Books 2010: An Comann, 50 Small Scottish Towns

Ref: Hart L, Hooi J, Romice O. (2010), An Comann, 50 Small Scottish Towns, University of Strathclyde, Glasgow UK.

Download the book:

An Comman_Part1

An Comman_Part2

An Comman_Part3

An Comman_Part4

An Comman_Part5

An Comman_Part6

An Comman_Part7

An Comman_Part8

An Comman_Part9

An Comman_Part10

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Small towns are very much part of the urban landscape of Scotland.  They provide not only a historical legacy but are important drivers for the economy, activity and culture, and provide an important focal point for rural communities. Creating a successful town can have important roll-over effects for its hinterland and protect the countryside from unnecessary development.

Over the course of the twentieth century, many of Scotland’s small towns have been threatened by decline. Loss of industry and employment has taken the heart out of some of our small towns leaving a legacy of  derelict buildings and a commuting workforce. Subsequently the identity, purpose and pride of many small towns are under threat and the economic potential and benefits these towns can offer the rest of the country is not being realised. Conversely, some towns appear to be thriving.

“An Comann, 50 Small Scottish Towns” (*) investigates the morphological factors that influence these situations by providing a comprehensive graphical resource to show the evolution of small towns in Scotland over the past 150 years.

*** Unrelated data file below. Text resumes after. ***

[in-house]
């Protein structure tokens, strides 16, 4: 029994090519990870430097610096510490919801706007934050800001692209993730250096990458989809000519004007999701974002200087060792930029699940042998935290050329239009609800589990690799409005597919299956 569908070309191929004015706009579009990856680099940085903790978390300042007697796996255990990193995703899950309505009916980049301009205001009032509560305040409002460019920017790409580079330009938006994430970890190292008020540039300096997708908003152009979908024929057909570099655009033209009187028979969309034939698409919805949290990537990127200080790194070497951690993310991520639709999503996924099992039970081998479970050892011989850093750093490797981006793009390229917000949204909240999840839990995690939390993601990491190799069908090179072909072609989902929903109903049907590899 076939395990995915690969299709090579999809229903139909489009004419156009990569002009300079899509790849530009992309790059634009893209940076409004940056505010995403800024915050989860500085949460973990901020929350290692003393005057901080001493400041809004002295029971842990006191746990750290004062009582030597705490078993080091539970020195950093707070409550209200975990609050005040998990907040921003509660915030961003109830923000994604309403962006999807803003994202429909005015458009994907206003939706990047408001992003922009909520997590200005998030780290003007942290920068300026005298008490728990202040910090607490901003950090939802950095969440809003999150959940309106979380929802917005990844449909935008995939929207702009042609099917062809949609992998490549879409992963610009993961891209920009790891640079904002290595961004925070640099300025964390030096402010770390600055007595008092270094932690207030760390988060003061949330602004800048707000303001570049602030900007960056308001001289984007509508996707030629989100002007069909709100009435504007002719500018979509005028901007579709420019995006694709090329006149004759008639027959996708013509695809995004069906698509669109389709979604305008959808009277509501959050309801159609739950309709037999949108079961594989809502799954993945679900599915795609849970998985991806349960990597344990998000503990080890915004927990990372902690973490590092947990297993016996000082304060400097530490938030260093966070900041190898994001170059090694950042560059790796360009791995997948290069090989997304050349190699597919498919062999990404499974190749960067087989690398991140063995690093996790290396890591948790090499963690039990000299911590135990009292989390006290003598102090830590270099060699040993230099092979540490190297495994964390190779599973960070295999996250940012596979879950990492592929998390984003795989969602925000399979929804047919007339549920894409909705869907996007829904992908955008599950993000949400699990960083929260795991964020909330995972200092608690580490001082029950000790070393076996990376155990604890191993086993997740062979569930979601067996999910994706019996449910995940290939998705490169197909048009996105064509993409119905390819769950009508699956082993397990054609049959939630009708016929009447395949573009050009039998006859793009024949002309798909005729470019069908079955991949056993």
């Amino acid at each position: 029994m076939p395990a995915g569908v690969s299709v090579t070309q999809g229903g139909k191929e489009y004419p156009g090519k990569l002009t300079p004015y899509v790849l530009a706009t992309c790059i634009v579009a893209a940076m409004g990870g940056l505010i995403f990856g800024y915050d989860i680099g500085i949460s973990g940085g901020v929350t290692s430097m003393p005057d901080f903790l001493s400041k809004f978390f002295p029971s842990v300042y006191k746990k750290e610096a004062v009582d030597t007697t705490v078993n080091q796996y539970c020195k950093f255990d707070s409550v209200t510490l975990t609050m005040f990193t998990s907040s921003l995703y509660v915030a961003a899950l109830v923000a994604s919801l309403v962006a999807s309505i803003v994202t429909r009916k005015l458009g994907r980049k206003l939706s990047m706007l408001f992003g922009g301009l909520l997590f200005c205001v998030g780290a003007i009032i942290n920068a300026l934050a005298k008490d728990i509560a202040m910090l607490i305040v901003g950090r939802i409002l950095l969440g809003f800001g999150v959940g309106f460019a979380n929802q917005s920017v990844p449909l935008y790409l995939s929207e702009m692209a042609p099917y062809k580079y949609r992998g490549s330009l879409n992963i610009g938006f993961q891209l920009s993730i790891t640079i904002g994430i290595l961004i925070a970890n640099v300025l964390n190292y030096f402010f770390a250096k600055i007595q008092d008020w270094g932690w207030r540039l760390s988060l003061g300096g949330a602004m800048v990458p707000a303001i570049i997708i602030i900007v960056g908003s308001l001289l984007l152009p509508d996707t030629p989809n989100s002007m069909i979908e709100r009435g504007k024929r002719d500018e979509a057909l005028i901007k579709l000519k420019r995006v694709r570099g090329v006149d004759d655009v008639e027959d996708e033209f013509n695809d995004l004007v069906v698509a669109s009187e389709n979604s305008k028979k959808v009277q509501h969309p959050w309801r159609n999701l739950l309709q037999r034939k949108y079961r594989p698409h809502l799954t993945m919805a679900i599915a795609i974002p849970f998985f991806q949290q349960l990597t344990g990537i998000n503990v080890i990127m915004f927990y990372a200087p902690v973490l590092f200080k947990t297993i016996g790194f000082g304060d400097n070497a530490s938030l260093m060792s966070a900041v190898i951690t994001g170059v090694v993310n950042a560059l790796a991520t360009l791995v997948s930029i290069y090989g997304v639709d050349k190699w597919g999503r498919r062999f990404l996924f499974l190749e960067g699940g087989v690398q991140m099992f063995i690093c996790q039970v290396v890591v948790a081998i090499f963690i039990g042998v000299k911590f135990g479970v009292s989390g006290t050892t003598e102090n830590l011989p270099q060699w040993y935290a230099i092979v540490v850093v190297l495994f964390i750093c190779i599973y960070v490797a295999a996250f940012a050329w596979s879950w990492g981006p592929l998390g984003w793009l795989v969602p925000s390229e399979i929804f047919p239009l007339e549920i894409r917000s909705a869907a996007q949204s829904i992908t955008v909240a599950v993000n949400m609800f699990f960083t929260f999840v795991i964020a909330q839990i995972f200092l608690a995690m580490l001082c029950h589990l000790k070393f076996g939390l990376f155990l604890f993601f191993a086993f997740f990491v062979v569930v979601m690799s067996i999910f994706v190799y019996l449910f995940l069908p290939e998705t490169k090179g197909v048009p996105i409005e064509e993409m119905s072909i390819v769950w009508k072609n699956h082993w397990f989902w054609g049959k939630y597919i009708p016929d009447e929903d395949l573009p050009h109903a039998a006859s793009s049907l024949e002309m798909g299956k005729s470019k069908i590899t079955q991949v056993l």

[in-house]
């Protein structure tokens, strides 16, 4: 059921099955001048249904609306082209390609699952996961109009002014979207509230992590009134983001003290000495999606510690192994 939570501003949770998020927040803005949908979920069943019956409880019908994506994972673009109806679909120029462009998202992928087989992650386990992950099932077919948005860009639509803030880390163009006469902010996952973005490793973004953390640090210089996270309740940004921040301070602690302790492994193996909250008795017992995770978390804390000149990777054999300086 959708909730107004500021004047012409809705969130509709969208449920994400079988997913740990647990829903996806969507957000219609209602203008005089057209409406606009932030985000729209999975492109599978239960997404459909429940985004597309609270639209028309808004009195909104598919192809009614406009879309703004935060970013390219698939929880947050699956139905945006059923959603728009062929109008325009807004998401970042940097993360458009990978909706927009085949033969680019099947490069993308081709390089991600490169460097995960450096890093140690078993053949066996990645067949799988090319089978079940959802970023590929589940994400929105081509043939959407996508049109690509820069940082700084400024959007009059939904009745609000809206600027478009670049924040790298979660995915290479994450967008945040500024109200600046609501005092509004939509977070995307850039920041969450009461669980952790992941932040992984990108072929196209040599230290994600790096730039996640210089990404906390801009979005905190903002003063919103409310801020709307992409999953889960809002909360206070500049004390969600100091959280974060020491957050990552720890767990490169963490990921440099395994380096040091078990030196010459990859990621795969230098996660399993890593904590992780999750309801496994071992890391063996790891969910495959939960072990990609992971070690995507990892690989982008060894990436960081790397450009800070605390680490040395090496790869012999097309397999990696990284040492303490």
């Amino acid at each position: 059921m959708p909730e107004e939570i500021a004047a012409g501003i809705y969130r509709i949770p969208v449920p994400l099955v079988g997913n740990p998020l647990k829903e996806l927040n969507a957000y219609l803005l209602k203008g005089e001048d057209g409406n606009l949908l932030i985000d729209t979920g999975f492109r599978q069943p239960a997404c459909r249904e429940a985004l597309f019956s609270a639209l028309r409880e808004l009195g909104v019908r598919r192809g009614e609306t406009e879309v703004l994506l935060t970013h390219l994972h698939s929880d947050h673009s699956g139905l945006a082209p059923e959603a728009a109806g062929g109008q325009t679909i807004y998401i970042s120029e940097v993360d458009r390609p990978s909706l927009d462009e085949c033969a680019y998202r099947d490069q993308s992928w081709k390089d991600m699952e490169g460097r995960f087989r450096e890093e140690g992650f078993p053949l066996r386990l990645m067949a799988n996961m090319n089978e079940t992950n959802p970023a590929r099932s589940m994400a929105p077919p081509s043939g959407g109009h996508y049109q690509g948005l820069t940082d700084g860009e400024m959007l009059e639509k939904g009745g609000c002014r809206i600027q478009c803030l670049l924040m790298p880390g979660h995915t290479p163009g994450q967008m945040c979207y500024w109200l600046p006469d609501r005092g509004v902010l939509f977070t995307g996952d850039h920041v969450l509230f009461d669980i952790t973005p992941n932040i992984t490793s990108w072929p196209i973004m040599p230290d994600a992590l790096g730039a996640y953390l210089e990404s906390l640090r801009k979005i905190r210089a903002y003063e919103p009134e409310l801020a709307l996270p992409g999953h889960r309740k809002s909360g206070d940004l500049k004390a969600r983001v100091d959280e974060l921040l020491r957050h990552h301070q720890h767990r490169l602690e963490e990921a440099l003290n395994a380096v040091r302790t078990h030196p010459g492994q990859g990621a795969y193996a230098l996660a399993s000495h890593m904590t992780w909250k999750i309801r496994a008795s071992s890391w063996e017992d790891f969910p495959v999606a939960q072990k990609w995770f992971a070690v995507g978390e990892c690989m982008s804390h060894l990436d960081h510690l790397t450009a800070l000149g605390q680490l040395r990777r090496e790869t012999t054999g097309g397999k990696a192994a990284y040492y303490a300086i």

A variety of town types and sizes throughout Scotland has been reviewed to give a broad range of patterns and trends. Historical figure grounds have been studied to provide a visual record of development over time and to compare and contrast the growth of towns at 50 years intervals. These have then been compared with current socio-economic statistics to establish the effects that historical development has had on the present status of the selected case studies.

An Comann illustrates the factors that have influenced the development of Scottish Towns by providing a graphical resource of their evolution over the past 150 years. Showing common patterns amongst our towns it concludes with the promise of a further study on more detailed character assessment, which will be delivered in the successive “20 towns under the microscope”.

(*) “An Comann”, is the title of Joanna Hooi and Laura Hart Masters Dissertation at Urban design Studies Unit, Department of Architecture at the University of Strathclyde.